So if you exercise 5 times a week only 1 should be high intensity? Maybe this is true if you're an athlete during the in-season. However, CrossFit gives a workout of the day...everyday. People who do CrossFit do it many times per week. I do high-intensity work 2-3 times per week. They give all these lovely quotes about working hard and then tell you to only do it once a week, and that's if you're one of the few people who works out 5 times a week? Just wrong. If you're a beginner, yes, chances are high intensity work isn't something you can do more than maybe once a week. However as you get used to the workload this will change. The definition of high-intensity also needs to be refined if they're going to put out this kind of statement.
But, let's not put down Women's Health. Here's another great quote they give in this guide:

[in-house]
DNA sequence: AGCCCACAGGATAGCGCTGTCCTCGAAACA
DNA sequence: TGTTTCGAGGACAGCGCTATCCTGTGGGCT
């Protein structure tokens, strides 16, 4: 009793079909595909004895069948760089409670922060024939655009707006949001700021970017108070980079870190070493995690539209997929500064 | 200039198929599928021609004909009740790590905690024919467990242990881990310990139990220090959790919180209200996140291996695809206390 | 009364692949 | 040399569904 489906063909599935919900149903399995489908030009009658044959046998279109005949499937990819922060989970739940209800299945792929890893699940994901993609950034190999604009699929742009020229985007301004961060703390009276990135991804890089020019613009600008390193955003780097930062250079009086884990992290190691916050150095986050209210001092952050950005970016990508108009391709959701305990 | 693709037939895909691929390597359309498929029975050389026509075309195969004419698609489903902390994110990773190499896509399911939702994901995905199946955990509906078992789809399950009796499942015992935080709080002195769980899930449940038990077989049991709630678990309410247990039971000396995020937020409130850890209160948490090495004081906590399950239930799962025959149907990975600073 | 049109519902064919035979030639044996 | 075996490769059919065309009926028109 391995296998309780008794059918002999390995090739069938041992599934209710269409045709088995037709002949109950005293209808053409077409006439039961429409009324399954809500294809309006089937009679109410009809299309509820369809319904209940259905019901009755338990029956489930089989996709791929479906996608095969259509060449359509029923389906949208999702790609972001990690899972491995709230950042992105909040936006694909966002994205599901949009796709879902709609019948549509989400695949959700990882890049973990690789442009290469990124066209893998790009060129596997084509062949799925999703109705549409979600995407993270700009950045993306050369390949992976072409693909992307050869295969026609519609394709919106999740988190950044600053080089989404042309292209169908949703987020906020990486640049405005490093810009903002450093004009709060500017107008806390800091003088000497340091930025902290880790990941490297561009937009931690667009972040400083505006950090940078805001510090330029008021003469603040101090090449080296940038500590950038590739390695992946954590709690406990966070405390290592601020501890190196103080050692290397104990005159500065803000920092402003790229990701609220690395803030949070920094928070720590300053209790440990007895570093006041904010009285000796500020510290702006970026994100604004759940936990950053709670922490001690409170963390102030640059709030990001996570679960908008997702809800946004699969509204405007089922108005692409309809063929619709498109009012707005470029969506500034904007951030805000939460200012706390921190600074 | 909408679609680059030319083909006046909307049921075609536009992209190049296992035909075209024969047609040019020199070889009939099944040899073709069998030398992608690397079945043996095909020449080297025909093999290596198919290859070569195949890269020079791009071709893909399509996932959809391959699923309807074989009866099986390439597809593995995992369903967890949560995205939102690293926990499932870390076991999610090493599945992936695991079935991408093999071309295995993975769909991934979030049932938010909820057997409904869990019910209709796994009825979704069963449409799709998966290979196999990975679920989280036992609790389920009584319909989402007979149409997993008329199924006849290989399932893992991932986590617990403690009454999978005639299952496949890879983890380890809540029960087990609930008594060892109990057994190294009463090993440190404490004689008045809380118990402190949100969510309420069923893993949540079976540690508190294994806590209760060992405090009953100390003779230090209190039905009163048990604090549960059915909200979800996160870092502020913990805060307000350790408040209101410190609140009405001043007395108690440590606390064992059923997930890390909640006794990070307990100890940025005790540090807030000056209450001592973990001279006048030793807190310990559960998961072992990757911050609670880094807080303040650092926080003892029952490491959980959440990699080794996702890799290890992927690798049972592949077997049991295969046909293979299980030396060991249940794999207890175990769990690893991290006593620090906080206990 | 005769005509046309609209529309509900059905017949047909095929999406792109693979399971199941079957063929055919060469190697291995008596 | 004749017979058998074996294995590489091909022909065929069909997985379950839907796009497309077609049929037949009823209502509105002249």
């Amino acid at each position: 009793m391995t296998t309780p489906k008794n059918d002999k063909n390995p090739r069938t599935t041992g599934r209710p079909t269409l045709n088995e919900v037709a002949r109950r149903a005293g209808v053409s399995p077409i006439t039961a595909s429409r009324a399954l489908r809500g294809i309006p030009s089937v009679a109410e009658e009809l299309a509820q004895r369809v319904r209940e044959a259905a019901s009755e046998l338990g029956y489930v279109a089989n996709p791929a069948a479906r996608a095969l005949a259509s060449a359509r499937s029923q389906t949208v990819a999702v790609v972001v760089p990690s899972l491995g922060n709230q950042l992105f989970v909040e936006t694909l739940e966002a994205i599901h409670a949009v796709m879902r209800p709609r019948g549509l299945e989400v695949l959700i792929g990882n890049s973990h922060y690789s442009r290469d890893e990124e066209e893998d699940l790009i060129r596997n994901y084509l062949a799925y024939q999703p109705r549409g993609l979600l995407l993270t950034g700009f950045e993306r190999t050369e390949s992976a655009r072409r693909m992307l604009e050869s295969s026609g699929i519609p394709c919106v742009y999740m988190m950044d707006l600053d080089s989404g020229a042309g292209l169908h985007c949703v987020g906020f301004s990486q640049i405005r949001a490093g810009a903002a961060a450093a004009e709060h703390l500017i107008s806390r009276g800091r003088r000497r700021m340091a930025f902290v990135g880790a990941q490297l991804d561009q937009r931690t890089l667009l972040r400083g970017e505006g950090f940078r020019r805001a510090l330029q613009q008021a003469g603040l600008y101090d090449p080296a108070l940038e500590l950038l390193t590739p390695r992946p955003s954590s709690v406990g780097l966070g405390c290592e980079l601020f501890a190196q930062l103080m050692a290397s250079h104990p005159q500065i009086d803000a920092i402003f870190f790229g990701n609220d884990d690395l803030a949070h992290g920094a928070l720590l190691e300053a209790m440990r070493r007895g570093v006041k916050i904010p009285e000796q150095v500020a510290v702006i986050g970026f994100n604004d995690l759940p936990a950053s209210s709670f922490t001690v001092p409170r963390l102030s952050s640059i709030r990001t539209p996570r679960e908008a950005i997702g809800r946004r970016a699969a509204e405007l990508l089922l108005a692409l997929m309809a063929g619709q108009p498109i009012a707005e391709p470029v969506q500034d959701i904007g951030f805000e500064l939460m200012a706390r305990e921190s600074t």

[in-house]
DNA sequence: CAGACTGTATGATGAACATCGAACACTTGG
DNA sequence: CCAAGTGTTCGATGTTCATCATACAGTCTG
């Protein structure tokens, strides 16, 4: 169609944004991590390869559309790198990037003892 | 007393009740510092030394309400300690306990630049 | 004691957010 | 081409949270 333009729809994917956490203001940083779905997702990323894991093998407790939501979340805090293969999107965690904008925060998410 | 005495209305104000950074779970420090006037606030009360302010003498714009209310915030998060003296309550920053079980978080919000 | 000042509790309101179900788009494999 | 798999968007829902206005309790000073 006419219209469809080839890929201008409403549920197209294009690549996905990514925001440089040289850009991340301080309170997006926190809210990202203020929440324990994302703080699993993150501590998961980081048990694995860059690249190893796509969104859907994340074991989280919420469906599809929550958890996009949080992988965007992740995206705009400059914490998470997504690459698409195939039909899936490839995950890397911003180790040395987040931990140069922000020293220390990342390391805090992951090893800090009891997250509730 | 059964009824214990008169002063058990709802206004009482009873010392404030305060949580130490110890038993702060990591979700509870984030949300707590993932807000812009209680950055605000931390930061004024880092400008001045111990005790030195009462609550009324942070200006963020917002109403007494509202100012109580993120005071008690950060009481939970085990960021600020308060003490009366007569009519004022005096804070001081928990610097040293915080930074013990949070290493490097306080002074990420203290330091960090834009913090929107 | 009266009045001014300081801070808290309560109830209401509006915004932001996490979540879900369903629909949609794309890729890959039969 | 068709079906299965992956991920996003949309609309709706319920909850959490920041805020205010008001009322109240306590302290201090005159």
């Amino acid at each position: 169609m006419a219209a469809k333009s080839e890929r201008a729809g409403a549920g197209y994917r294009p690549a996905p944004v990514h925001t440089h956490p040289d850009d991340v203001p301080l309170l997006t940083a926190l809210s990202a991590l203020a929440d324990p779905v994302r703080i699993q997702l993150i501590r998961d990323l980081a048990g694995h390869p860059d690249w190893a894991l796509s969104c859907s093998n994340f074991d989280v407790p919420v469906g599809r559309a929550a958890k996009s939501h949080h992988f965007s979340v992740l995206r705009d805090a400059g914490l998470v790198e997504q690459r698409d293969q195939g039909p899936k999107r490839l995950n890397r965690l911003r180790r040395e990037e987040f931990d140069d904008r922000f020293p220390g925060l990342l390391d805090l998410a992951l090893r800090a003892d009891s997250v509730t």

"To burn more fat while weight-training, higher weight, fewer reps instead of lower weight, more reps."
However, Women's Health does not hold a candle to Oxygen in the fitness department. If you want good info on exercise and fitness Oxygen is definitely the way to go. It's targeted towards women, however the information is just as applicable to men. Their models actually look like they workout. It's shocking, really. They have success stories from readers every issue who go on to do powerlifting, figure competitions, bikini shows, etc. from their advice. One of their readers submitted in a sarcastic piece of mail that takes after my own heart: